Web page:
Hunting hours and methods
Hunting hours
Utah Admin. Rule R657-10-5

Areas with special restrictions

Although many areas are open to hunters, some areas have hunting, weapons and access restrictions.

Areas where you cannot discharge a firearm
Utah Code § 76-10-508 and Utah Admin. Rule R657-12

You are permitted to pursue or take cougar anytime between 30 minutes before official sunrise until 30 minutes after official sunset.

Prohibited methods

Utah Code §§ 23-20-3, 23-20-12 and Utah Admin. Rule R657-10-9

You may not discharge a dangerous weapon or firearm under any of the following circumstances: • From a vehicle • From, upon or across any highway • At power lines or signs • At railroad equipment or facilities, including any sign or signal • Within Utah state park camp or picnic sites, overlooks, golf courses, boat ramps or developed beaches • Without written permission from the owner or property manager, within 600 feet of: • A house, dwelling or any other building • Any structure in which a domestic animal is kept or fed, including a barn, poultry yard, corral, feeding pen or stockyard

Cougar may be taken or pursued only during open seasons and open hours, using only the methods listed in this guidebook. Otherwise it is unlawful for any person to: • Possess, capture, kill, injure, drug, rope, trap, snare or in any way harm or transport a cougar • Restrict or hinder a cougar’s ability to escape after it has been pursued, chased, treed, cornered or held at bay • Engage in a canned hunt • Take cougar from an airplane or any other airborne vehicle or device, or from any motorized terrestrial, aquatic or recreational vehicle • Use electronic locating equipment to locate cougars wearing electronic radio devices • Harvest a cougar wearing a radio collar on the Oquirrh-Stansbury hunting unit

wildlife.utah.gov

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Utah Cougar • 2011–2012

Spotlighting

Utah Admin. Rule R657-10-10 and Utah Code §§§ 23-20-3, 76-10-504 and 76-10-523

Party hunting
Utah Admin. Rule R657-10-11

You may not use spotlighting to take cougar. You may not use a spotlight, headlight or other artificial light to locate any protected wildlife while having in your possession a firearm or other weapon or device that could be used to take or injure protected wildlife. The use of a spotlight or other artificial light in any area where protected wildlife are generally found is prima facie evidence of attempting to locate protected wildlife. (Prima facie evidence means that if you’re spotlighting, the burden of proof falls on you to prove that you were not attempting to locate protected wildlife.) The provisions of this section do not apply to the use of the headlights of a motor vehicle or other artificial light in a usual manner where there is no attempt or intent to locate protected wildlife. In addition, the above restrictions do not apply to concealed carry permit holders carrying a concealed weapon in accordance with Utah Code §§ 7610-504 and 76-10-523. See wildlife.utah.gov/rules for more information.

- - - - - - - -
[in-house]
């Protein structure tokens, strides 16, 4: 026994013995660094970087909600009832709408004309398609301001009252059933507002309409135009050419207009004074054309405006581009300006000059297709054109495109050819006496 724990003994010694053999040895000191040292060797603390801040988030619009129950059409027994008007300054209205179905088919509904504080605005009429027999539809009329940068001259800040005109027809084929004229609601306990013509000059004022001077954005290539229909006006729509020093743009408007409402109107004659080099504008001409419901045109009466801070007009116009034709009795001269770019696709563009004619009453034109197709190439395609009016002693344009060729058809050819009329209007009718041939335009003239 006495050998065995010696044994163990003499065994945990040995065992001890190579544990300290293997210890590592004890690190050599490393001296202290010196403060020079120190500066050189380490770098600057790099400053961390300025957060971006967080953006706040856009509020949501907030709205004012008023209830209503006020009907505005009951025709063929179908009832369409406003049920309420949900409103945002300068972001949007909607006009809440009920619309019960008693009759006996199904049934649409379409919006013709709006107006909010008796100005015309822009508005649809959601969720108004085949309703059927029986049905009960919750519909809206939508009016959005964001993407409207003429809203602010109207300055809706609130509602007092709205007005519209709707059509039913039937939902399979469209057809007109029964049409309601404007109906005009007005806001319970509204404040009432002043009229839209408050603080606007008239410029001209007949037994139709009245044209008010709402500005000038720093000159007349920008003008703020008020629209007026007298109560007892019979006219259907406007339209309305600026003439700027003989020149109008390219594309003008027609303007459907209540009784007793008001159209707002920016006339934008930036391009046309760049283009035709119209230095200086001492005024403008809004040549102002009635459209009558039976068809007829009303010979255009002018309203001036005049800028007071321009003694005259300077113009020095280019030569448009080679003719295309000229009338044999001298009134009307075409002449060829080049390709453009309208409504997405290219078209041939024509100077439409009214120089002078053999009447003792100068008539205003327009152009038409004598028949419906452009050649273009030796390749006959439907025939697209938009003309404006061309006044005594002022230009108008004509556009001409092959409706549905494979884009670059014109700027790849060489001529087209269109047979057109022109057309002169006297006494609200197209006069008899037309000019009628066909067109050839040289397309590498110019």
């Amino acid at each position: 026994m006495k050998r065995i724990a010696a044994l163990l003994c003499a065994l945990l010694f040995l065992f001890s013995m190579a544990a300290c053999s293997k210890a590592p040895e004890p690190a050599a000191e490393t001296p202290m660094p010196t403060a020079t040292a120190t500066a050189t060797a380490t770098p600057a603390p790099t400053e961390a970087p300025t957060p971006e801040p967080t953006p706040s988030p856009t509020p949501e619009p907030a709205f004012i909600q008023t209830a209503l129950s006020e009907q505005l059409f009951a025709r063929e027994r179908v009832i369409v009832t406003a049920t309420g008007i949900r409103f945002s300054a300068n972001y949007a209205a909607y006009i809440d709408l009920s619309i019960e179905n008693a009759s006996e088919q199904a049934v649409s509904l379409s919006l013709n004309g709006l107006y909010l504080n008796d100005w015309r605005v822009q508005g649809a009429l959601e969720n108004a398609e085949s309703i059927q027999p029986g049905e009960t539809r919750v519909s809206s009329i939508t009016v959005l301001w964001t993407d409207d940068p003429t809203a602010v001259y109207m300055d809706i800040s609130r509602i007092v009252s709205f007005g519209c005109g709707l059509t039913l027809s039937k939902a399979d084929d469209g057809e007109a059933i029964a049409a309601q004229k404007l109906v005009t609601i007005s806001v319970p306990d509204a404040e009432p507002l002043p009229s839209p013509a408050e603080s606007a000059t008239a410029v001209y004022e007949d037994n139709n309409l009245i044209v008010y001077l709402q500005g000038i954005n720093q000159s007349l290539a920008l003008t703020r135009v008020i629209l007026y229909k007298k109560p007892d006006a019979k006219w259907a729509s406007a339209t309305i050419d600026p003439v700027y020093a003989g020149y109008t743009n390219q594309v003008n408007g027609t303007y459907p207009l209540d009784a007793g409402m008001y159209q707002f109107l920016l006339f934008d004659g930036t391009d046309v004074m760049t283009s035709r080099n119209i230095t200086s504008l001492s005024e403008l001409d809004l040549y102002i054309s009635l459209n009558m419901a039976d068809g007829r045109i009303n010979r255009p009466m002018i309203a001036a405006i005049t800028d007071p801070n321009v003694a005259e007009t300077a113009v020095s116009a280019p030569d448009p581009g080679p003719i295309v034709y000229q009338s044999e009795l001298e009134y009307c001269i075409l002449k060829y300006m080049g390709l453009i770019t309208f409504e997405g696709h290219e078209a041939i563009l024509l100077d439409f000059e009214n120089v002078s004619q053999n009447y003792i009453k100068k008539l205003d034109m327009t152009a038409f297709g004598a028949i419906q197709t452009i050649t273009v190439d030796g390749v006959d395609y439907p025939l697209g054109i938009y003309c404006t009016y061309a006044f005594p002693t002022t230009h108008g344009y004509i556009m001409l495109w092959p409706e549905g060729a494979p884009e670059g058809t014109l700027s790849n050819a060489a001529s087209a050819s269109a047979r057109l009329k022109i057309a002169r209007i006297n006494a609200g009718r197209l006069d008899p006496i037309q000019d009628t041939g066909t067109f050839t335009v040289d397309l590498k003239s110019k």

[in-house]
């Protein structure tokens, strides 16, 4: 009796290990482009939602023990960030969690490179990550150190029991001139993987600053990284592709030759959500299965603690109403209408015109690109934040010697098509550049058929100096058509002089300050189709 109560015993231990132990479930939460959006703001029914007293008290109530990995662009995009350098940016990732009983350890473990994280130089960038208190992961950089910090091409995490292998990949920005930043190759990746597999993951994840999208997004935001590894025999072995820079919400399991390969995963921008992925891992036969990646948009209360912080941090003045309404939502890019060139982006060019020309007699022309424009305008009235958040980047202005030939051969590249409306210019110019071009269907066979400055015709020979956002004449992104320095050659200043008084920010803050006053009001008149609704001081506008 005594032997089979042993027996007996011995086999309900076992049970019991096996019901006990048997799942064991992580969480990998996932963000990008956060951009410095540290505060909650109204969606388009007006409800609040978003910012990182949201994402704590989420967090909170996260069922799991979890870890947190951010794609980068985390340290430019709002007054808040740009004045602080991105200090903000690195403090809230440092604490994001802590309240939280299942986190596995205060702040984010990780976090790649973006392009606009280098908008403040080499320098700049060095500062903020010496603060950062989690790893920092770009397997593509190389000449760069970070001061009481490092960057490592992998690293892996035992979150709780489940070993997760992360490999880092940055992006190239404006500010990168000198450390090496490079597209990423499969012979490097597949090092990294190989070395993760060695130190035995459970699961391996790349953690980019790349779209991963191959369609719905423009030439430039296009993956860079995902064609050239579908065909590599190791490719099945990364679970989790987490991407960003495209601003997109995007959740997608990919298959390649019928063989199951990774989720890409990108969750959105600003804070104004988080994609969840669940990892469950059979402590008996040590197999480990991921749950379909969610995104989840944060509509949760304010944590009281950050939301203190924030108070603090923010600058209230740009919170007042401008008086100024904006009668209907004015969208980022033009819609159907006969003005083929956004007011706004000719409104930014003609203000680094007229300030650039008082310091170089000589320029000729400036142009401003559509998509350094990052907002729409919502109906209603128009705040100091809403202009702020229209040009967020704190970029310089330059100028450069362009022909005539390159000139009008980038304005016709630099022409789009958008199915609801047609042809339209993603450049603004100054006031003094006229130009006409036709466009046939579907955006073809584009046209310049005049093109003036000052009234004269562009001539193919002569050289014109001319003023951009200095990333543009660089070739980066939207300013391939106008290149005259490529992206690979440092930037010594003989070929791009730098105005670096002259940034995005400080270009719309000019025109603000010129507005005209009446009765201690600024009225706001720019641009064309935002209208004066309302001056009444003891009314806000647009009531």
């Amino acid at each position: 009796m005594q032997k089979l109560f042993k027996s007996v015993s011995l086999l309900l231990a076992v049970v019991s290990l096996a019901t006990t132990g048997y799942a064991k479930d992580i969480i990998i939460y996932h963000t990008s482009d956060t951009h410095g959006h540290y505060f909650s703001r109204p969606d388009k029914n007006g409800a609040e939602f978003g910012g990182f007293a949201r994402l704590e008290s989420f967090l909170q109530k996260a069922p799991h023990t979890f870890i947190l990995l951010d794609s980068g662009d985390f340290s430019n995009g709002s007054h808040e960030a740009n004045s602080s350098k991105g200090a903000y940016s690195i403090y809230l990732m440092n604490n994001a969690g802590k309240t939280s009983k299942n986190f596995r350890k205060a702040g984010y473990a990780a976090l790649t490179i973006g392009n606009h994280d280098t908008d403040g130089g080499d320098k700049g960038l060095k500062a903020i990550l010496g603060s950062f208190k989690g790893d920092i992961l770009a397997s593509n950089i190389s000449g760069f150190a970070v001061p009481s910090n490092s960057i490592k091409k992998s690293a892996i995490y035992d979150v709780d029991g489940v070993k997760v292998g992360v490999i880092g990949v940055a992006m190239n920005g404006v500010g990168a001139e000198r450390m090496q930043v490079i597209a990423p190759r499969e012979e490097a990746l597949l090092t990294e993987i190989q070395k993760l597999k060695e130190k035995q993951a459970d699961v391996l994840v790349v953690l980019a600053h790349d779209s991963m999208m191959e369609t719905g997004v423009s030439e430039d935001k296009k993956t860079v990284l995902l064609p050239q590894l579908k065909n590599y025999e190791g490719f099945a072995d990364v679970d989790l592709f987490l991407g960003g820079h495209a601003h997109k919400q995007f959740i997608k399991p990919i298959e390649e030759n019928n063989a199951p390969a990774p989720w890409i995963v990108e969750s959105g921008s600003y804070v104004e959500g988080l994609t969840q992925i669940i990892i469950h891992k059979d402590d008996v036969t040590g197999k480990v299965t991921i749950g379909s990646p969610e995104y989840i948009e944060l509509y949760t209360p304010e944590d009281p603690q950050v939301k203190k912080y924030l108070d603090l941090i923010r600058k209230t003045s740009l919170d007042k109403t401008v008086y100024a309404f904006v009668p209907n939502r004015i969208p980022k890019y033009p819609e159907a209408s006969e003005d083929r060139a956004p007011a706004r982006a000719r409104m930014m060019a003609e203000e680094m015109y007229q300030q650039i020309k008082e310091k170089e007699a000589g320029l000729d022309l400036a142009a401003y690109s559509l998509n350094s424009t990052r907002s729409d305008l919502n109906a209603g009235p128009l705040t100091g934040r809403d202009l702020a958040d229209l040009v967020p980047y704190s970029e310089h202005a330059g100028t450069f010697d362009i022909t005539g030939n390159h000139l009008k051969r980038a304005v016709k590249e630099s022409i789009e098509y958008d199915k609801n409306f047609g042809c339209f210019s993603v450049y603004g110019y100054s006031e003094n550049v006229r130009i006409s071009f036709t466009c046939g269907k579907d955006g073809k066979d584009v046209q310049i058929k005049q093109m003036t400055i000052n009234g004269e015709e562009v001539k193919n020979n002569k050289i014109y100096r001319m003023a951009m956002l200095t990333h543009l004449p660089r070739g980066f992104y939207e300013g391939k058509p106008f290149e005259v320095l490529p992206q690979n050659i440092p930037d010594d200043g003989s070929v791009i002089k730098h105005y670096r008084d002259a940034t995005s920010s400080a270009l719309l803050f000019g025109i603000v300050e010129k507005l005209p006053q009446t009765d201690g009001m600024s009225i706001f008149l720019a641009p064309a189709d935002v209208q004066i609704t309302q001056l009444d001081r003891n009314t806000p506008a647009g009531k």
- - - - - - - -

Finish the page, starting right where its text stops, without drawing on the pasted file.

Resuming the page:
A person may not harvest a cougar for another person.

Use of dogs

Utah Admin. Rule R657-10-12

You may use dogs to take or pursue cougar only during the open seasons and hours listed in this guidebook. If you are the owner or handler of the dogs, you must have a valid cougar hunting permit or cougar pursuit permit in your possession while you are taking or pursuing cougar. When dogs are used to pursue a cougar, the licensed hunter who intends to take the cougar must be present when the dogs are released. Then, the licensed hunter must continuously participate in the hunt until it ends. When dogs are used to take a cougar—and there is not an open pursuit season—the owner or handler of the dogs must either: • Have a valid pursuit permit and be accompanied by a licensed hunter; or • Have a valid permit to harvest cougar

STAY OUT, STAY ALIVE!
wildlife.utah.gov
An abandoned mine may look like a ready-made adventure. Don’t be fooled. More often than not an abandoned mine promises only injury or death. Cave-ins, toxic gases, dangerous snakes and other animals, deep vertical shafts and undetonated explosives can cost you your life. There are an estimated 20,000 abandoned mines scattered across Utah. If you come across one, heed our advice—stay out and stay alive!

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Harvest and pursuit restrictions
Utah Admin. Rule R657-10-23 and R657-10-25

Utah Cougar • 2011–2012

Make it easy, make an appointment